Although Japan has many famous foods like sushi, ramen and tempura, these aren’t the common foods that Japanese people eat at home. I wanted to share with you about some Japanese comfort foods which are easy to make at home and also delicious.
Comfort foods are foods which make you feel good and comfortable when eating. They are a bit nostalgic and typically linked to your childhood. In the West, examples are mac’n’cheese or spaghetti bolognese.
The list below are all dishes which can be easily cooked up at home with some local ingredients.
1. Miso Soup (みそ汁)
Image by Hikari Miso (Source)
Although not a meal on its own and typically a complimentary item, miso Soup is a healthy and delicious soup from Japan. Studies have even shown that it can reduce risk of lung, prostate and breast cancer and contains a host of vitamins and important antioxidants.
If you’re short on time, you can even use the instant packet miso soup.
- Japanese Cooking 101 (Video + Instructions in English) Link
- Hikari Miso (Instructions and step by step images in English) Link
- Cookpad (Instructions in Japanese) Link
- Umami Insider (Additional ingredients to enhance your miso soup in English) Link
2. Tamago Kake Gohan (卵かけごはん)
Image by Japan Info (Source)
Translated as Egg on Rice and also known in Japan as TKG, this is a popular and delicious Japanese dish. So easy to make and tastes great, although this is typically only eaten in Japan due to the quality of the eggs they use. This dish may be weird to some visitors to Japan because the egg is raw when put on top of the rice.
Kisaburou Nojo (喜三郎農場)
If you don’t feel like making it yourself, you can visit a famous Japanese restaurant for Tamago kake gohan in Tokyo. It’s called Kisaburo Nojo (English Link).
Most famous for featuring on Terrace House Tokyo (2019-2020).
Image by Kisaburou Nojo (Source)
3. Nikujaga (肉じゃが)
Image by Food52 (Source)
Translated as Meat and Potatoes, this dish is a common in Japanese home cooking. It’s easy to make and has an enticing light sweet soy broth. Japanese people pair it with rice and some families have their own versions.
Nikujaga can be found in some small home-style restaurants and small izakaya in Japan. So if you don’t feel like making it yourself, try it out at a restaurant.
- Japanese Cooking 101 (Video and instructions in English) Link
- Cookedpad (Step by step instructions in Japanese) Link
- La Fuji Mama – Vegan Nikujaga (Instructions in English) Link
4. Natto (納豆)
Image by Tsunagu Japan (Source)
Fermented beans are a love or hate type of food in Japan. There’s not many visitors to Japan that enjoy natto due to the smell and unusual texture. You can find this served as part of a Japanese breakfast alongside rice and miso soup in many hotels.
I love natto. It’s a cheap source of healthy food , can be frozen and pairs well with rice. There’s also many different combinations you can have it with as well. Personal favourites are tamago kake gohan with natto or rice, kimchi and natto. Try them out if you get a chance.
- Japan Centre (Instructions in English – very simple) LInk
- Plant Based Matters – Natto Avocado Toast (Instructions in English) Link
5. Udon (うどん)
Image by Japanese Cooking 101 (Source)
A great dish, especially in the winter season. Not as popular as Ramen with visitors to Japan but has a stronger comforting feeling for us Japanese people. Mainly because it’s easy to cook at home and so satisfying.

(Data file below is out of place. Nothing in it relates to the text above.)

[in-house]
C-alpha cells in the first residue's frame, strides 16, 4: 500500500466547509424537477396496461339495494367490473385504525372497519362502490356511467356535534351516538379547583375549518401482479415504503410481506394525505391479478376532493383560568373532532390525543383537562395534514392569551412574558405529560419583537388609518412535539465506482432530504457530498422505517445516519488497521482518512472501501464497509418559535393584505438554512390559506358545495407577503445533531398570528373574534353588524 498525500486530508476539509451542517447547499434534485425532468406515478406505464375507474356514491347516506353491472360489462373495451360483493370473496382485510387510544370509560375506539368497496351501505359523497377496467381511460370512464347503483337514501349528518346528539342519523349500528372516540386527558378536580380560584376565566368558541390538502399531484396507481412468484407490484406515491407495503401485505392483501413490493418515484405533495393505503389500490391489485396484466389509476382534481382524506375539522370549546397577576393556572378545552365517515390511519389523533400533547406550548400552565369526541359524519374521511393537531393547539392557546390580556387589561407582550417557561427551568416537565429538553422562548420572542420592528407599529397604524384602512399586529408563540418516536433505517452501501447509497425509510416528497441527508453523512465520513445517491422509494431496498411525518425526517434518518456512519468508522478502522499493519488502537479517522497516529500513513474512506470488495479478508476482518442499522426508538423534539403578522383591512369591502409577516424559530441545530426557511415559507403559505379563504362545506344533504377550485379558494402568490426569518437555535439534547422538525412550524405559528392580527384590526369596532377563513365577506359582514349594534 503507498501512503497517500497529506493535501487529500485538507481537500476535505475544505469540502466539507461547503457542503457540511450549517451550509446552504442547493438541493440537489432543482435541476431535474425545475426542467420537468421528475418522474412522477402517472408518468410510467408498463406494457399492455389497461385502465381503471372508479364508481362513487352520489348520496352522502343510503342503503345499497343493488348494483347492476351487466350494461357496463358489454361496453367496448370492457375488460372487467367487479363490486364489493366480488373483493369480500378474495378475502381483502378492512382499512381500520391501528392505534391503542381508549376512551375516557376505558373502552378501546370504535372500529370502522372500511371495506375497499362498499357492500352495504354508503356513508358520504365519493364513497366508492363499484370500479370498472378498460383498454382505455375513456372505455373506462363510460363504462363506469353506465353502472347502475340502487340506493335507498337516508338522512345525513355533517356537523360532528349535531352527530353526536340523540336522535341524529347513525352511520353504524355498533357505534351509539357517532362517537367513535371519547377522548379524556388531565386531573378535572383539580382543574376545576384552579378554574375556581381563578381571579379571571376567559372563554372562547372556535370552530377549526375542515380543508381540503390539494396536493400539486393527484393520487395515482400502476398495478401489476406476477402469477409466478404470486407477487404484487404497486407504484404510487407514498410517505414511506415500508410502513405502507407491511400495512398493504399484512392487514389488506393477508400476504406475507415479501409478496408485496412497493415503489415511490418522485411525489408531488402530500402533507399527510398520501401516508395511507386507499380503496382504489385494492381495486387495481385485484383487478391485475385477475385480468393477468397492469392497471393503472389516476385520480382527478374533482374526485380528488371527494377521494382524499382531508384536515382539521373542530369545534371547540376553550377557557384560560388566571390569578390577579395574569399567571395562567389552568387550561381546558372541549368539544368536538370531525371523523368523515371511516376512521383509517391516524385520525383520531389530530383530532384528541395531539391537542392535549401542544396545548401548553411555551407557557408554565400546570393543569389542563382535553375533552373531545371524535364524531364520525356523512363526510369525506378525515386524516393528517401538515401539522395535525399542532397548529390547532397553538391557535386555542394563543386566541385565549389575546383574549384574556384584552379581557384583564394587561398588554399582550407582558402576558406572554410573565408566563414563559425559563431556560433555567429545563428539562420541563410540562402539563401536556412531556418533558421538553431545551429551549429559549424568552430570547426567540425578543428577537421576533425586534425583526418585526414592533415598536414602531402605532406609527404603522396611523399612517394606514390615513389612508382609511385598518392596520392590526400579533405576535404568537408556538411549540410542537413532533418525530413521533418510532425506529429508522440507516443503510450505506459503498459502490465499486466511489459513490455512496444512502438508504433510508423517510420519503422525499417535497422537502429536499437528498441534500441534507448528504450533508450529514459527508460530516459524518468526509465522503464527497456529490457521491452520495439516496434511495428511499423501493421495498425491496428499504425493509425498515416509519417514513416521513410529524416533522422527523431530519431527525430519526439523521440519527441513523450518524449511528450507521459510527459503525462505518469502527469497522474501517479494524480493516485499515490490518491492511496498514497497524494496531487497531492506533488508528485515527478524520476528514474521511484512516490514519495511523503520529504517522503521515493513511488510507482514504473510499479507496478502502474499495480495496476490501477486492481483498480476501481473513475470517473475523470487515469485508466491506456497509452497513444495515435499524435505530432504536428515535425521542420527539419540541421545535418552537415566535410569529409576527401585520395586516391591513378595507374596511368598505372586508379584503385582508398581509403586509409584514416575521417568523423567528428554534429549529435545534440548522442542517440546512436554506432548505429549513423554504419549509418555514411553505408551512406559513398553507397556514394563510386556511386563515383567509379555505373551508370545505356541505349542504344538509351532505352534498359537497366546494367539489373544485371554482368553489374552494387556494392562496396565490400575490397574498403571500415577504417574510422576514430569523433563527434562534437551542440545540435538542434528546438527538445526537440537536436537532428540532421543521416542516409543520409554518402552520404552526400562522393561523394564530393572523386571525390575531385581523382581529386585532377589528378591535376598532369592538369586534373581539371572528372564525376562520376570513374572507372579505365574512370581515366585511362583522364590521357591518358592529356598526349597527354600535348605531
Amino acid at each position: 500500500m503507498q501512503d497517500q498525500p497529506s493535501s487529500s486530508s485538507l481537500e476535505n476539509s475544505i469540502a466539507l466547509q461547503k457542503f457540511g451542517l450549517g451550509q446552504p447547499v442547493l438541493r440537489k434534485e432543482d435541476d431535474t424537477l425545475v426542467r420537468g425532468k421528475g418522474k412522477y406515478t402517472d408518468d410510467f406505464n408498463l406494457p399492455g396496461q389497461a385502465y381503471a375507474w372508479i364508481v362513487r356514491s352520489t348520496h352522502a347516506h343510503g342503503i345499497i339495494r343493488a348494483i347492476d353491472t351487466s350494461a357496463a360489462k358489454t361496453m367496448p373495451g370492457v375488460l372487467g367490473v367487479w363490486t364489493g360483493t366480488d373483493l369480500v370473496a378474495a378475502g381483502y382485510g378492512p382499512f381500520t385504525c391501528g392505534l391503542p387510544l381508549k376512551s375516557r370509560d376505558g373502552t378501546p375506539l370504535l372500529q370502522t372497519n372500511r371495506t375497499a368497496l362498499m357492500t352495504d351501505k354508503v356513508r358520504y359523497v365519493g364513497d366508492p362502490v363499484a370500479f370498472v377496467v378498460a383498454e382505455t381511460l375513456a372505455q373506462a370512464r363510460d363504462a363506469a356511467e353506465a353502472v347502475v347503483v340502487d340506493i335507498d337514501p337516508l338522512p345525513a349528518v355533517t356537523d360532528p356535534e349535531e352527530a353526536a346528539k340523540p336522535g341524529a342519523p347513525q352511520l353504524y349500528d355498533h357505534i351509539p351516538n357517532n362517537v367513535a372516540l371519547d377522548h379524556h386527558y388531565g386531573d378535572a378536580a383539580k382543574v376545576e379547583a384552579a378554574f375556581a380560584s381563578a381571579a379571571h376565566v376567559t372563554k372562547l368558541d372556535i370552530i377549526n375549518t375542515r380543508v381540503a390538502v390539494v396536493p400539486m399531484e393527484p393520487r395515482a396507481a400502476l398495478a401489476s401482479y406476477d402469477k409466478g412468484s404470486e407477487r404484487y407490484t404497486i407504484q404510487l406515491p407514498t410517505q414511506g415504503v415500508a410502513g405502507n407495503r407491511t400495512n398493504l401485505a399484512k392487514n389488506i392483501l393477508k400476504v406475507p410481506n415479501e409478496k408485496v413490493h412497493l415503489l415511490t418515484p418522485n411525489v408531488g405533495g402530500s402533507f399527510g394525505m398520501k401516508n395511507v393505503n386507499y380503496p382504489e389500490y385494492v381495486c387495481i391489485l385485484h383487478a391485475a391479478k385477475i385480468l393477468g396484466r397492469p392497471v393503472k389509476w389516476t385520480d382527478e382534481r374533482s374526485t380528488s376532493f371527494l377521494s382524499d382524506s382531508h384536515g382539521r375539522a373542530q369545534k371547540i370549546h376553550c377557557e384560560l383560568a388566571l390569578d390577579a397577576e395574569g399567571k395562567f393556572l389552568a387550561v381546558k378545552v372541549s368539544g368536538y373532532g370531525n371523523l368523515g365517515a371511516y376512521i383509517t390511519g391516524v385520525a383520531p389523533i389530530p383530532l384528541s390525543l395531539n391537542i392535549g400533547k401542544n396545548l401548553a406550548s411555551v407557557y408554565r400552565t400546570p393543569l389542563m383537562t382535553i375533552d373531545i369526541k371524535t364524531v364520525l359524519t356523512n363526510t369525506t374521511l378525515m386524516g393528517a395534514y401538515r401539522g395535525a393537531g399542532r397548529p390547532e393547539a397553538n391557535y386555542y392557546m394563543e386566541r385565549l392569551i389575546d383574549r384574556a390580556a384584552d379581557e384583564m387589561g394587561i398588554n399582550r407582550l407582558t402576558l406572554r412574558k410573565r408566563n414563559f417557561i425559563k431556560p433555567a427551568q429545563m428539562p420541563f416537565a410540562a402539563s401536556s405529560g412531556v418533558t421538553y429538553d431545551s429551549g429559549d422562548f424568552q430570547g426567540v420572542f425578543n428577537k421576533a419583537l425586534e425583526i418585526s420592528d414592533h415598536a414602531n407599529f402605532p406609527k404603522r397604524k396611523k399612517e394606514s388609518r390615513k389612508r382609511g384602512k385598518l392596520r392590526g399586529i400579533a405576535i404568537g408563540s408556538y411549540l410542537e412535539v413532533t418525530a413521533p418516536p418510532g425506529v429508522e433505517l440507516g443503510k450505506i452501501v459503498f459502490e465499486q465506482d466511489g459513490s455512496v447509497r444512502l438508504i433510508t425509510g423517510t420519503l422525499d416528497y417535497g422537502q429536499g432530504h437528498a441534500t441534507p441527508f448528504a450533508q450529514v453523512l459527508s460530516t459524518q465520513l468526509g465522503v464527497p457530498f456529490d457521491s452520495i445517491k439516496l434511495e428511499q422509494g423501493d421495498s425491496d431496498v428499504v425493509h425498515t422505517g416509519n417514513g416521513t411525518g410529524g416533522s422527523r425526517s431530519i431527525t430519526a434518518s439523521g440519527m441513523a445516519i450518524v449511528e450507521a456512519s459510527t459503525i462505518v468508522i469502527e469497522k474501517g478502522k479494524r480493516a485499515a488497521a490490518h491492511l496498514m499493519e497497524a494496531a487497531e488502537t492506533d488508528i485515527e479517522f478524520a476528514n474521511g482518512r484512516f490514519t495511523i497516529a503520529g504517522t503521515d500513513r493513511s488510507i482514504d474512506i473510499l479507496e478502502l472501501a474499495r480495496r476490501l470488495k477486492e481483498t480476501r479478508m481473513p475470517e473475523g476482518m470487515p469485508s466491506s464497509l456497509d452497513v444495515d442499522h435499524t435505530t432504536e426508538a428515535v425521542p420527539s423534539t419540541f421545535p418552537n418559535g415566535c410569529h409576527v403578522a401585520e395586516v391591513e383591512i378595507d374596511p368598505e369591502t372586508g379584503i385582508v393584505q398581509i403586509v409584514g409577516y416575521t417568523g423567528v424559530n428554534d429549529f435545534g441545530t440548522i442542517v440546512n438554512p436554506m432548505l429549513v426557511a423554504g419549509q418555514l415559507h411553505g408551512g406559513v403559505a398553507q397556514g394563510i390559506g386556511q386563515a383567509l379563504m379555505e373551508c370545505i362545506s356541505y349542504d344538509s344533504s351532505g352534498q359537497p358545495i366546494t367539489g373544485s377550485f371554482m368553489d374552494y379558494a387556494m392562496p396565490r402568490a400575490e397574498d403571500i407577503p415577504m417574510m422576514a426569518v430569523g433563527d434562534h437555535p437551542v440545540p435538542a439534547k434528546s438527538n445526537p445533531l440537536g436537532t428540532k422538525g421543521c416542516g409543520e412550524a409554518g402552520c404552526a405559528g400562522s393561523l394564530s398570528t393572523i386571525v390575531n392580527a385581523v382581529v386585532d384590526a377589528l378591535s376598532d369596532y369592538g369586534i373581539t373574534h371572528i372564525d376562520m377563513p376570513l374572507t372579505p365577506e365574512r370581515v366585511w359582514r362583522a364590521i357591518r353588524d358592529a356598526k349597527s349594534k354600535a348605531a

When you make this dish at home you can experiment with different toppings. I like to add slices of beef, spinach or with a side of kimchi.
- Japanese Cooking 101 – Niku Udon (Video and Instructions in English) Link
- Cookpad – Simple Udon anyone can make (Step by step instructions in Japanese) Link
6. Ochazuke (お茶漬け)
Image by Japanese Cooking 101 (Source)
Rice and green tea may sound like a weird combination but it works really well. This traditional Japanese comfort food has been enjoyed in Japan for over the past 1000 years and is a healthy dish for any time of the year. You can have this dish cold or hot, the choice is yours’.
If you’re lazy like me, you may want to use a quick packet to get your ochazuke fix. My favourite is the Nagatanien brand (永谷園) which has a large selection of flavours.
- Just One Cookbook – Cold and Hot Ochazuke (Video and Instructions in English) Link
- Cookpad – 簡単手作り茶漬け Simple way to make Ochazuke (Instructions in Japanese) Link
7. Onigiri (おにぎり)
Image by Love a First Bento (Source)
Japanese rice balls are really easy to make with your left over rice from dinner and the possibilities are endless. A favourite one of mine you can see in the recipe section below is the tuna mayo onigiri (ツナマヨ) or miso pan fried onigiri (みそ焼きおにぎり).
You can even just mix rice with flavouring (ふりかけ) and shape it how you like to make a simple snack.
Onigiri can be found at your Japanese convenience store all across Japan. It’s cheap and fills you up.
Image by 7-ELEVEN (Source)
- Just One Cookbook – Miso Yaki Onigiri (Instructions in English) Link
- Japanese Cooking 101 – Tuna Mayo Onigiri (Video and instructions in English) Link
- Cookpad – Our Fried Onigiri (Instructions in Japanese) Link
8. Okayu (おかゆ)
Image from The Spruce Eats (Source)
Japanese Congee, although typically a food we eat when sick, I think you can eat it anytime you want since it is an easy to make, filling meal.
If you compare Japanese okayu with Chinese congee, the main difference to me is the amount of liquid. Okayu although originally from China, seems to be a thicker version than the congee I had while on business in China and Hong Kong,
- The Spruce Eats (Instructions in English) Link
- Matome links to 24 recipes on Cookpad (Instructions in Japanese) Link